Submissions Say No To Assisted Suicide 3:1

Media Release 12 Aug 2016
Family First NZ is welcoming an analysis of submissions made to the Inquiry on assisted suicide showing a 3:1 opposition to any change in the law, and is also calling on ACT MP David Seymour to withdraw his grandstanding bill so that the important conversation around end-of-life care can happen.

“It is ironic that ex-MP Maryan Street implied that a record 22,000 responses to her petition meant that it is time to legalise euthanasia. In fact, the message is clearly the exact opposite. New Zealanders want a conversation – but they are opposed to assisted suicide as the solution,” says Bob McCoskrie, National Director of Family First NZ.

“We’re calling on David Seymour to kill his pre-emptive strike on this issue, withdraw his private members bill, and support the Inquiry to its completion. The country needs to have a robust honest debate about assisted suicide without the emotion of a law change in the mix, and examine whether so-called ‘safeguards’ deserve that label, whether coercion is subtle but real, whether patients will ask themselves why they are not availing themselves of assisted suicide, and whether our already-excellent palliative care regime can be improved in any way.”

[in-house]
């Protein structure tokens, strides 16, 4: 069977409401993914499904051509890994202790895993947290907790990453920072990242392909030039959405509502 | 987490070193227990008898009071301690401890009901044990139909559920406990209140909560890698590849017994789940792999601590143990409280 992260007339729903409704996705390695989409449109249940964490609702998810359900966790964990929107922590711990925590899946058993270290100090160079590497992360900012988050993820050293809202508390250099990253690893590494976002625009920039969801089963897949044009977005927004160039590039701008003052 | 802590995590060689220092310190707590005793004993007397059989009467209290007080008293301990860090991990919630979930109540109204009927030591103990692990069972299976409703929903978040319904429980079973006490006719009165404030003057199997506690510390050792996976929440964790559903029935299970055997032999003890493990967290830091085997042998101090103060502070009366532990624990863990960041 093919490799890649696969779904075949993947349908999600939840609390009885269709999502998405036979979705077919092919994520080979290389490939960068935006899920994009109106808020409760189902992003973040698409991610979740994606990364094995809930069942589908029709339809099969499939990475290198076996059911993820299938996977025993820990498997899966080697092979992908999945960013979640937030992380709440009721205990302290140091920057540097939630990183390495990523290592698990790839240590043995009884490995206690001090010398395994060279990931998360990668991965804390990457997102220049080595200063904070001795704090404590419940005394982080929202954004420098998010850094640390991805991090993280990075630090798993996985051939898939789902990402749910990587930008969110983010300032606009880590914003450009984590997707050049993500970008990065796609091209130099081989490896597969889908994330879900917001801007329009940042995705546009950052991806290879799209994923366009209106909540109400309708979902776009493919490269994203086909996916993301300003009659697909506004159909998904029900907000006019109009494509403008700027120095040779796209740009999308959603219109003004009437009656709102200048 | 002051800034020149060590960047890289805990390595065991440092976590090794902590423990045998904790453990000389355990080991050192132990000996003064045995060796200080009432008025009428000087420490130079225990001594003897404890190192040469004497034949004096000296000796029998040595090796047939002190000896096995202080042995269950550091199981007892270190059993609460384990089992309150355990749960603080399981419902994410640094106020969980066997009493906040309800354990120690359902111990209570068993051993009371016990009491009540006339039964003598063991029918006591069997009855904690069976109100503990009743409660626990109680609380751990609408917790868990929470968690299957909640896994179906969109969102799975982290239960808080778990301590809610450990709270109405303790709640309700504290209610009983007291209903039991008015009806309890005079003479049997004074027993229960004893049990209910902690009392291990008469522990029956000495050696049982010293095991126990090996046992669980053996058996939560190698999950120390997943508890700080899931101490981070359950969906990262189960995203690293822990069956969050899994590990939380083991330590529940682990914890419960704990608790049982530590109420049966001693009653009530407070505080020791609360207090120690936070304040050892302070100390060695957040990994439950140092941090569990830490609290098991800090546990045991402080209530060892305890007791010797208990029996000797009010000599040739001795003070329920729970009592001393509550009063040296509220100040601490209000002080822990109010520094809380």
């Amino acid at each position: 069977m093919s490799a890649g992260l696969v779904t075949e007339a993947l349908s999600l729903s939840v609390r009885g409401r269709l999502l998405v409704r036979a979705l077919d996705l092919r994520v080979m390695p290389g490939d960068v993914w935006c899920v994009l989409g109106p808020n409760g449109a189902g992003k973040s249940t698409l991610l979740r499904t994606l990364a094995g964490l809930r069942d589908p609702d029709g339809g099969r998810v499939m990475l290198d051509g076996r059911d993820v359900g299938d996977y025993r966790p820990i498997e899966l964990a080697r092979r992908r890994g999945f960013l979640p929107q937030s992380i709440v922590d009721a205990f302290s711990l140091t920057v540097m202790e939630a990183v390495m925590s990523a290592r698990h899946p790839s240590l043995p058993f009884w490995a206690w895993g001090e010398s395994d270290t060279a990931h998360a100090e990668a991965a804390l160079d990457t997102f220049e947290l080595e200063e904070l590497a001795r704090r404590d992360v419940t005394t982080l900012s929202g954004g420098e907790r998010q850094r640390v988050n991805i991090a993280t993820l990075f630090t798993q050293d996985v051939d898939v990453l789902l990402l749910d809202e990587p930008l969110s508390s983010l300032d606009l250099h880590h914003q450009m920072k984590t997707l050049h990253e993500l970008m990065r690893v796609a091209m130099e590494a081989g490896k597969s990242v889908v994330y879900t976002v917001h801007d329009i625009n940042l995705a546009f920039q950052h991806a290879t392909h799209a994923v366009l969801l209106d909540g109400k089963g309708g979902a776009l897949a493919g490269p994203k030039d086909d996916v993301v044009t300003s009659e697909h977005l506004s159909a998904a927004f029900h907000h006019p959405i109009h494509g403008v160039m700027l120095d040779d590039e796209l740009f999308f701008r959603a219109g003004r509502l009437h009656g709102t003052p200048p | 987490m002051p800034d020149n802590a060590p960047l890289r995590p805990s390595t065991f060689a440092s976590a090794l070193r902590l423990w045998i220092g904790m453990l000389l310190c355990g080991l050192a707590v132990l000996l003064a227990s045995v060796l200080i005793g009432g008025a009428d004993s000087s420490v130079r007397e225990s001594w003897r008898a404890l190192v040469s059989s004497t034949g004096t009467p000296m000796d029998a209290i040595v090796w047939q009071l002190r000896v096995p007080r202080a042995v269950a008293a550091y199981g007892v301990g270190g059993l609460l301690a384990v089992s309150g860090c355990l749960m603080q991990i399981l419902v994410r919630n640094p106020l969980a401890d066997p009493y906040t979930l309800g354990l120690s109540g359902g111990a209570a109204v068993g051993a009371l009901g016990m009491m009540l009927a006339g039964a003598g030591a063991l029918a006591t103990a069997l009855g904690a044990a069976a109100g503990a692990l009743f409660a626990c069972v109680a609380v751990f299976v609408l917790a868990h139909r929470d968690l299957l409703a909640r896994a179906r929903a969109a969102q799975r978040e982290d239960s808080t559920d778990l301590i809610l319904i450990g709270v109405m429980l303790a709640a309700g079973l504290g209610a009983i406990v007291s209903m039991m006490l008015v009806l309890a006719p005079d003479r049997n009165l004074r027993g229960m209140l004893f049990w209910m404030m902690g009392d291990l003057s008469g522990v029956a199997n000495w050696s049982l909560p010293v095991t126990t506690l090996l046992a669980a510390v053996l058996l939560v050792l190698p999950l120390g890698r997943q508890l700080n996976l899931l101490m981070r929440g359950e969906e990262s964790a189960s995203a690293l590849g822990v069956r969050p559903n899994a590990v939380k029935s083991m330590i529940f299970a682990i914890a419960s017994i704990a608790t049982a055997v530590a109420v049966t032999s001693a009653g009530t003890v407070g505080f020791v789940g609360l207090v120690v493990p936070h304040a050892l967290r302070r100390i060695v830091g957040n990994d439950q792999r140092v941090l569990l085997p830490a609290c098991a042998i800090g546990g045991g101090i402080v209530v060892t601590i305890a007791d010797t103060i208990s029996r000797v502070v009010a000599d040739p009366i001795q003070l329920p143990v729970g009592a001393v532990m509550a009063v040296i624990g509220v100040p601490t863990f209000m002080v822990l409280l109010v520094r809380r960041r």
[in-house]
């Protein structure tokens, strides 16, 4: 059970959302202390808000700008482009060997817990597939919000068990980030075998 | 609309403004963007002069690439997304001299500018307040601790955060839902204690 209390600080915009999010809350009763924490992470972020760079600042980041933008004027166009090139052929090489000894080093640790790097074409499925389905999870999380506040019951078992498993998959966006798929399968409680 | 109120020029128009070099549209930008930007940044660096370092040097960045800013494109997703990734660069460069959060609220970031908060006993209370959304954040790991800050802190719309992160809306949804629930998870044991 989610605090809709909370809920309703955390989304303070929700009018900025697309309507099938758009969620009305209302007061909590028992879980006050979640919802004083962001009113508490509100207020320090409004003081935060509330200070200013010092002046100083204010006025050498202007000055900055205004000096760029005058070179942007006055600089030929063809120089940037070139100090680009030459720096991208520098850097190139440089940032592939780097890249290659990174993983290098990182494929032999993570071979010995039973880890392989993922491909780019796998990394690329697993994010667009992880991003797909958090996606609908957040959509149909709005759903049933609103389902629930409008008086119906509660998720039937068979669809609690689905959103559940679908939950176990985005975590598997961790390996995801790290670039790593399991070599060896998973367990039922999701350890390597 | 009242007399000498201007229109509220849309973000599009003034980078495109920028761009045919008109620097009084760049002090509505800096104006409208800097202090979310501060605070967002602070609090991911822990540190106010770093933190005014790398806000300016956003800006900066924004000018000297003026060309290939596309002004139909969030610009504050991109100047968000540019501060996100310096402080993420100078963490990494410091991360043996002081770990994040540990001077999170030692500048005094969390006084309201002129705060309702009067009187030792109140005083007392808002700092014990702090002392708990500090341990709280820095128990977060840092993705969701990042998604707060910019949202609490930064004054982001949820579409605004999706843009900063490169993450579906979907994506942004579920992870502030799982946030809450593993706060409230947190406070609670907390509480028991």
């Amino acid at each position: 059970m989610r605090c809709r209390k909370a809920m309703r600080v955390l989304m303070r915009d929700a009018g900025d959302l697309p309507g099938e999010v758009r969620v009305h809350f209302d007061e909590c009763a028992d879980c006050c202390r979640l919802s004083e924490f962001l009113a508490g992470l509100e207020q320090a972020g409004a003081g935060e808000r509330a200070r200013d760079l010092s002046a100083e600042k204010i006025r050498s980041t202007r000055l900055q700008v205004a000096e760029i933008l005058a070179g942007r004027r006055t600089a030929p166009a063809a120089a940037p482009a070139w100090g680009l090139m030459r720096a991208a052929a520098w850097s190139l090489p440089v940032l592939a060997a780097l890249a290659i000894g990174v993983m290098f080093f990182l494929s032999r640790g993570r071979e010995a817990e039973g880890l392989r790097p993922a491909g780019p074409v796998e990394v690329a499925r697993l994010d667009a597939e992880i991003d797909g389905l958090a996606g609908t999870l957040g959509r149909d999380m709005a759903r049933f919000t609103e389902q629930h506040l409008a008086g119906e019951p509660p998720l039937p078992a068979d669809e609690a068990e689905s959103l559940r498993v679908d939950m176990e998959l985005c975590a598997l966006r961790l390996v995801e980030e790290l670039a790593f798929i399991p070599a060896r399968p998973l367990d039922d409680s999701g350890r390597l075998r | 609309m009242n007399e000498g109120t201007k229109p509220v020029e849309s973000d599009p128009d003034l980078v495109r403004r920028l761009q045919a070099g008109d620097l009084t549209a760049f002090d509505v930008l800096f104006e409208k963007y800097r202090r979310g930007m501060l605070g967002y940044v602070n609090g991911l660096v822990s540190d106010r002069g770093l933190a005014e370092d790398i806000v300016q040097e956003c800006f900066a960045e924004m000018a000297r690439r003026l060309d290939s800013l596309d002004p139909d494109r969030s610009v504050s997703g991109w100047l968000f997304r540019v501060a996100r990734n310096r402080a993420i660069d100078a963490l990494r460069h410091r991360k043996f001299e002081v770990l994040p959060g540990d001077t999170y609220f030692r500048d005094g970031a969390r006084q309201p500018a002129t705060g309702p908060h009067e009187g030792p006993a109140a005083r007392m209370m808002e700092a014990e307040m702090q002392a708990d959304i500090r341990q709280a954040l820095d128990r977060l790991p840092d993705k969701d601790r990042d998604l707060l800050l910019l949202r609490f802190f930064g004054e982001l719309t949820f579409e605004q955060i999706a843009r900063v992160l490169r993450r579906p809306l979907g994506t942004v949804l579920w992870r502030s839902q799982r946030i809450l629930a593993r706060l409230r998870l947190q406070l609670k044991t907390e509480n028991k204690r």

“There are mixed messages when society rightly wants to take a zero tolerance approach to suicide yet at the same time attempts to approve a person taking their life. The potential for abuse and flouting of procedural safeguards is a strong argument against assisted suicide. Overseas experience proves that the risk of abuse cannot be eliminated. The risk of ‘suicide contagion’ associated with a media campaign around promoting euthanasia is also a real concern,” says Mr McCoskrie.

“David Seymour should pull the plug on his private member’s bill and allow the conversation to happen.”

More than 21,000 New Zealanders to have their say on euthanasia – MPs to hold roadshow 11 August 2016
A petition to hold a parliamentary inquiry into euthanasia has pulled in a staggering 21,000 submissions from across New Zealand.

It’s an issue more than 1800 submitters felt strongly enough about, that they also wanted to appear in front of Parliament’s Health Select Committee to speak to MPs directly.

Committee chair Simon O’Connor said the MPs would hold hearings around New Zealand, to allow as many as possible the chance to submit in person.

“The Office of the Clerk has processed a total of 21,435 written submissions.  This represents the bulk of submissions received.

“A final number will be known later in the process after the Office of the Clerk completes its final considerations,” he said.


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